In my son's case, a local recruiter helped review the packet and provide instructions while at the same time giving the local OSO (Officer Selection Officer) the heads up that my son's packet was forthcoming. We were not up against the same time crunch but I think that pre-notifying someone in the local recruiting office might help.

    Perhaps others can weigh in on their experiences in this aspect of applying?

    Best of luck to your DD.
     
  6. dunninla

    dunninla Member

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    Oh, I don't know... sounds like normal parental involvement to me!:thumb: Either that or I'm sick and demented too.
     
  7. OysterMom

    OysterMom Member

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    Thanks both to kinnem and USMCGrunt for the thorough and thoughtful replies.

    DD has been in active touch with her local Marine recruiter (who was the reason that she decided to apply -- he is encouraging her actively), and she is aware of the application time constraints and knows that there is only one Marine board left.

    I have a a related question, with some context:

    DD's first choice is USNA, and her application was completed a while ago (including all nomination source applications), she is DoDMERB qualified for USNA, passed the CFA, had her BGO interview, and has had interviews with 2 of 3 possible MOC nomination sources (the 3rd interview is this week).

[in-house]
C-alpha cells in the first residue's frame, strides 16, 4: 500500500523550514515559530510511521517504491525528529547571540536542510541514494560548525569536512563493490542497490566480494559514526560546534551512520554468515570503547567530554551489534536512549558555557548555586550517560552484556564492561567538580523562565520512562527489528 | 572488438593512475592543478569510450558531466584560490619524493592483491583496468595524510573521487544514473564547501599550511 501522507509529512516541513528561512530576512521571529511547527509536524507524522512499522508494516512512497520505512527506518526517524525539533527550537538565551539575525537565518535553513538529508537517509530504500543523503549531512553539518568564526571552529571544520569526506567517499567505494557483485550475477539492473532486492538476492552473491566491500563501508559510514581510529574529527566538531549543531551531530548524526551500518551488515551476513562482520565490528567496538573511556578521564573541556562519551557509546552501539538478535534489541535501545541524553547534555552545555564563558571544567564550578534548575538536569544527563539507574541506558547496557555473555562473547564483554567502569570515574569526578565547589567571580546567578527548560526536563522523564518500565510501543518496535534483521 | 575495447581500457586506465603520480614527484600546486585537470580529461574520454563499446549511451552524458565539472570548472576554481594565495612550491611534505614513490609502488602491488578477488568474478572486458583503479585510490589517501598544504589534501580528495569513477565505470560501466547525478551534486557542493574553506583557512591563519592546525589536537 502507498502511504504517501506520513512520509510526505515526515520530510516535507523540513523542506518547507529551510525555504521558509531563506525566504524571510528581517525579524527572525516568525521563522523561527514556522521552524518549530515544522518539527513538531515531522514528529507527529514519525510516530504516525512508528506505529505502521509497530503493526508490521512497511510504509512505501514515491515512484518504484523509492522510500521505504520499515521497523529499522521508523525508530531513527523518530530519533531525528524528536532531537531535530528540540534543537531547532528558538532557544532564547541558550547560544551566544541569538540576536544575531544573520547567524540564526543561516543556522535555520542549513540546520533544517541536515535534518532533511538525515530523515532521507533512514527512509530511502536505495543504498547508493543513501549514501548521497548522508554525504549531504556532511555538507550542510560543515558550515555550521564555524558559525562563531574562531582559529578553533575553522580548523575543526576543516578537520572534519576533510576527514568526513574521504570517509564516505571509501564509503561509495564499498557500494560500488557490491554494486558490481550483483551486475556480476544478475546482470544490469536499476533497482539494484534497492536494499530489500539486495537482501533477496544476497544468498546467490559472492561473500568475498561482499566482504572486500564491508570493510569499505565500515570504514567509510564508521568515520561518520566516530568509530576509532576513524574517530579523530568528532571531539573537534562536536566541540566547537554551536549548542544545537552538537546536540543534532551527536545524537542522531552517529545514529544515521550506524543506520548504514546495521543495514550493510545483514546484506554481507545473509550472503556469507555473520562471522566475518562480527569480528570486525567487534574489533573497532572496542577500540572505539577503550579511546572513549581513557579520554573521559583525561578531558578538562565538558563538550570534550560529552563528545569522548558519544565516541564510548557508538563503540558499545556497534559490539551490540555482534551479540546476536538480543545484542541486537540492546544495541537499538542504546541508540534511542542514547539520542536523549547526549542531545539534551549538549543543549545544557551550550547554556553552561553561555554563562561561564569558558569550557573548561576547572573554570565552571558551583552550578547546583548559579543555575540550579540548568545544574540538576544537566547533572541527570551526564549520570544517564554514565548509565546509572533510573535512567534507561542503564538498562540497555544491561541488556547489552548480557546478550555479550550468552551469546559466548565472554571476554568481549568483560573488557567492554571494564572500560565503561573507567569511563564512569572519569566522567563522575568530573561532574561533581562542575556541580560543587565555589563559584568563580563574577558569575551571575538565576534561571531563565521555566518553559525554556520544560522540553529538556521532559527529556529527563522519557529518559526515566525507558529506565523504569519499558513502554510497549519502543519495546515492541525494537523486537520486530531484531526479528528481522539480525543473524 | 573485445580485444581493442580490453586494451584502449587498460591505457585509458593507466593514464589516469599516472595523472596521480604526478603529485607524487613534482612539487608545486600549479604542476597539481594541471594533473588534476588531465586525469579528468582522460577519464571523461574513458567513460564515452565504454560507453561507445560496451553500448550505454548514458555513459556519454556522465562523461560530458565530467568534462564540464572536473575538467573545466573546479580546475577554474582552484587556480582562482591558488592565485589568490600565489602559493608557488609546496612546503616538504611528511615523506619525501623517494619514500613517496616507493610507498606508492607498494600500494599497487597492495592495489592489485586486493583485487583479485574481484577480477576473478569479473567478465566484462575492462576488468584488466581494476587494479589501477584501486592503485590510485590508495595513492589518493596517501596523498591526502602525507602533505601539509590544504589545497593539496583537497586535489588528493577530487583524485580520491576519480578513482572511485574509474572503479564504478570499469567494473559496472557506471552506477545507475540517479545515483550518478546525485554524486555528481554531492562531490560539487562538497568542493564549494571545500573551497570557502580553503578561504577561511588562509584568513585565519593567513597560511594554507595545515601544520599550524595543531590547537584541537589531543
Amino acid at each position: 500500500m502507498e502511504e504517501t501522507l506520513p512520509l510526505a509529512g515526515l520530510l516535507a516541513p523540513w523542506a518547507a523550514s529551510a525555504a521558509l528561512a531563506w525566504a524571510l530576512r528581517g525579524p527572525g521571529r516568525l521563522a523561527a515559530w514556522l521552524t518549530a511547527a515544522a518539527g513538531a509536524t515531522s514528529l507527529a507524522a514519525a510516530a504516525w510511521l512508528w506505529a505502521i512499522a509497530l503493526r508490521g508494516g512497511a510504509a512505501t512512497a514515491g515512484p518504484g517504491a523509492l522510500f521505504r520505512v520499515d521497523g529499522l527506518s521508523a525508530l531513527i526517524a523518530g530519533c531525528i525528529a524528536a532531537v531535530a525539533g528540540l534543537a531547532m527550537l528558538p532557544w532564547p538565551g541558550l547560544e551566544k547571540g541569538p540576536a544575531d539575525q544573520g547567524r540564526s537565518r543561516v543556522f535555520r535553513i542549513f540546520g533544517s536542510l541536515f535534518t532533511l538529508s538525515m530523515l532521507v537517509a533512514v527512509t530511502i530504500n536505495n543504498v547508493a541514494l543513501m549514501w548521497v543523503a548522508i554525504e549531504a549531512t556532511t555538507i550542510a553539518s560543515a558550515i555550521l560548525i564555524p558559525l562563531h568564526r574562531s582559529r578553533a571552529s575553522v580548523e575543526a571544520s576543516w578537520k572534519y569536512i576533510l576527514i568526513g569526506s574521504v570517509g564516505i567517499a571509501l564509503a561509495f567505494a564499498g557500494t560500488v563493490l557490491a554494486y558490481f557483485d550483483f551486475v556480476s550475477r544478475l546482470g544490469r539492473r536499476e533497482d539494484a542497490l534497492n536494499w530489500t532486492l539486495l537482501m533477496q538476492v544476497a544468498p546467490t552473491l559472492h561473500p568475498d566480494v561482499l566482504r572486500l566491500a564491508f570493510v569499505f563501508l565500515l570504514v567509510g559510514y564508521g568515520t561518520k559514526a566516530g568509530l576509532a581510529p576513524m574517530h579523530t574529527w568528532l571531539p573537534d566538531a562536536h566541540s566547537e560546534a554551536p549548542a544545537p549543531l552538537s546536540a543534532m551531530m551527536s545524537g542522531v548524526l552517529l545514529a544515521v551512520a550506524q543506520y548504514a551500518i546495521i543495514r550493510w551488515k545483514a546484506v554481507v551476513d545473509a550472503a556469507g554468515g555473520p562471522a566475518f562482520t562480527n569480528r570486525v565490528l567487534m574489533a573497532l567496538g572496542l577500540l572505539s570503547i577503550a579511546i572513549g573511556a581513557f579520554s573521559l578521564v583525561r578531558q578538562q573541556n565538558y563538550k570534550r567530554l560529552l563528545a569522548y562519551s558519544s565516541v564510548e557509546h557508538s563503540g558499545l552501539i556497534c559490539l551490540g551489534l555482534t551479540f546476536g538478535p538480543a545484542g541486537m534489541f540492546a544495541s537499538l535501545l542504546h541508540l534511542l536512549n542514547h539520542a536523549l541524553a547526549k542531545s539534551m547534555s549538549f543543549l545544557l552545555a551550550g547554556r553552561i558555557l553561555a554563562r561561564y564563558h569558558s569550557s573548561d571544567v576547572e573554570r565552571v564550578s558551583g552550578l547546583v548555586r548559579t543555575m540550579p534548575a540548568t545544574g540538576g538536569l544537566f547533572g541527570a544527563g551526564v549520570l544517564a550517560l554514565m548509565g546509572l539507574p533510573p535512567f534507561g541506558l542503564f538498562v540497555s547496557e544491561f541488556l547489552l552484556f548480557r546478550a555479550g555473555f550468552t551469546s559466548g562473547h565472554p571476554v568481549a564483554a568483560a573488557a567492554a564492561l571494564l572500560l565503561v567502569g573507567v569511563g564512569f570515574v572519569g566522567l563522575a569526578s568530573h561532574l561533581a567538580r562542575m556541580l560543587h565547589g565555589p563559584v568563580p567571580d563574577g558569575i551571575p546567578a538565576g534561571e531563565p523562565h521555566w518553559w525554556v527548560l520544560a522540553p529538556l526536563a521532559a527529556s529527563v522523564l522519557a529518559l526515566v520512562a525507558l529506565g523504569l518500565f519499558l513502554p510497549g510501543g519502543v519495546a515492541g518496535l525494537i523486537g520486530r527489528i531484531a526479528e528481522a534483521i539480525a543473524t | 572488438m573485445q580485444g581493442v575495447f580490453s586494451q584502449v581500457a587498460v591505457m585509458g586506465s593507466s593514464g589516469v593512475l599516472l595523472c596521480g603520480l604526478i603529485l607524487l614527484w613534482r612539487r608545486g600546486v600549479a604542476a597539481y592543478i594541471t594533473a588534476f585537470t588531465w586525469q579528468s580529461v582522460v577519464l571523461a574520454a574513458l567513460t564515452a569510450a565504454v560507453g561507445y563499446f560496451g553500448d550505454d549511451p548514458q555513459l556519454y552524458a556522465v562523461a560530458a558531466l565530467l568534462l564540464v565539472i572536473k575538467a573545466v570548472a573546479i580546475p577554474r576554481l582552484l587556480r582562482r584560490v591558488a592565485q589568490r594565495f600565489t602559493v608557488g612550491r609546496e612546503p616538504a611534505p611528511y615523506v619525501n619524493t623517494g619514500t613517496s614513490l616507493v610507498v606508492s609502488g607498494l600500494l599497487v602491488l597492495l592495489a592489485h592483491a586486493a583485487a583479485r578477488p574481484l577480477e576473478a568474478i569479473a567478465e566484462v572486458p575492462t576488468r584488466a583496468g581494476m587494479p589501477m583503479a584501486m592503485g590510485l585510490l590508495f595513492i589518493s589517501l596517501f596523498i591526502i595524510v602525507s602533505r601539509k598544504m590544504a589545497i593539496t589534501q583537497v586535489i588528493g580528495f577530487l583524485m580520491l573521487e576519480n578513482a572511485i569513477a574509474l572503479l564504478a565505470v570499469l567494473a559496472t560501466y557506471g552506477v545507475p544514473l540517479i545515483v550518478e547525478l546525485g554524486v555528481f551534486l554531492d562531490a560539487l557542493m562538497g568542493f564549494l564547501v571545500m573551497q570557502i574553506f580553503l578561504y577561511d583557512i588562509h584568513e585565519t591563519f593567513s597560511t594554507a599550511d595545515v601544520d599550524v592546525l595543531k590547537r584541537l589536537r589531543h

The question is: Do ANY of the USNA application components get shared with NROTC ...?

    I understand that there are overlapping/common elements, but does DD have to generate them all from scratch and/or the sources (like the recommendations and transcripts, etc.) or is there some sort of information sharing between USNA and NROTC?

    Thanks!
     
  8. USMCGrunt

    USMCGrunt Member

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    To the best of my knowledge there is no sharing or crossover
     
  9. OysterMom

    OysterMom Member

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    Thanks. My other sources indicate that information from the NROTC application automatically goes to USNA, but I guess the information only flows one way.

    Onward we go ...
     
  10. kinnem

    kinnem Moderator

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    Thanks dunninla! Glad to hear it's not only me. I feel so much better that in the future I'll just refer to myself as demented! :biggrin:
     
  11. kinnem

    kinnem Moderator

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    That's my understanding as well.

    OysterMom, didn't realize she had applied to USNA. NROTC is a great plan B. I'm glad to hear the recruiter is encouraging her application and helping her get a commissioning backup plan in place.
     
  12. pleber16

    pleber16 USNA 2016

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    When I was applying for both two years ago, I had to supply everything to each source. I don't remember anything ever being shared. I think the most relation between the two was when I was asked if I was applying to the other option during interviews.